OPINION Clean Power Plan roadmap to change
Pittsburgh Business Times
I grew up five minutes north of Pittsburgh in Shaler, where my father and grandfathers worked in construction. Having lived in coal country as a kid, I remember houses coated with residual black coal soot from before I was born. Working in construction throughout the summer, I remember working in attics that still have soot . . . Renewable energy sources largely favored for Pa. in Oakland forum
Pennsylvania should emphasize efficiency programs and renewable energy sources as it writes a plan to comply with the federal Clean Power Plan to reduce carbon emissions from power plants, a majority of speakers at an Oakland hearing told officials Monday . . . Pennsylvania holds its first ‘listening session’ on Clean Power Plan
Friends and foes of the Obama administration’s Clean Power Plan to cut carbon emissions from power plants welcomed or deplored the proposal, and sparred over how or whether Pennsylvania should implement it, at the state’s first “listening session” on the program on Tuesday . . . Faculty of local colleges urge Gov. Wolf to take action on climate change, fracking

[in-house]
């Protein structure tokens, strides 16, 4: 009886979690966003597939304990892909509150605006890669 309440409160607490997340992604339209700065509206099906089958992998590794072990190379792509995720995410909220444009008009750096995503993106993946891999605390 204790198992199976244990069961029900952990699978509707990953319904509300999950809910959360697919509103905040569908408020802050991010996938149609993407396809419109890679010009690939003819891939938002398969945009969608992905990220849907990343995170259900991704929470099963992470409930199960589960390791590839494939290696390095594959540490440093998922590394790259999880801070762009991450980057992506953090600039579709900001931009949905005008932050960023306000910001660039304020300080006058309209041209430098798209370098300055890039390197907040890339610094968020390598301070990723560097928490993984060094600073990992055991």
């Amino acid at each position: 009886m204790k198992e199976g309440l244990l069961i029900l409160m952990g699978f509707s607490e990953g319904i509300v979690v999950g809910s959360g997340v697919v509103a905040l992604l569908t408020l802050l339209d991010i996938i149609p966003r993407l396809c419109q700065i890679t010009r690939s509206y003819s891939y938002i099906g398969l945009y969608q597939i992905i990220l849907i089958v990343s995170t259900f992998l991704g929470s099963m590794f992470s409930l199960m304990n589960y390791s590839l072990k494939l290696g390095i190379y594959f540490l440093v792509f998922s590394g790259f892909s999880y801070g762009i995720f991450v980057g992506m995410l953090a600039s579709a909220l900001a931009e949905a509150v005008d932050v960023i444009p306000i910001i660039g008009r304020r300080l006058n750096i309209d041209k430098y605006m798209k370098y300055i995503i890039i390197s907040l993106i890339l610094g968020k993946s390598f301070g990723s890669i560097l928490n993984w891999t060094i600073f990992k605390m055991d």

Some 33 faculty members from three colleges in Lancaster County have sent a letter to Gov. Tom Wolf and the U.S. Environmental Protection Agency that stresses the validity of climate change and endorses President Barack Obama’s Clean Power Plan to cut carbon pollution at coal-fired power plants . . . OPINION Pennsylvania’s time to declare independence from climate change
Centre Daily Times
The time to act is now. Pennsylvania should issue a new declaration of independence, just as the nation’s founders did nearly 240 years ago when they gathered in Philadelphia.
Our founders declared their freedom from the tyranny of British rule. We should declare our freedom from the tyranny of climate change, and in favor of a future powered by clean energy . . .
Pennsylvania voters strongly support Clean Power Plan, poll finds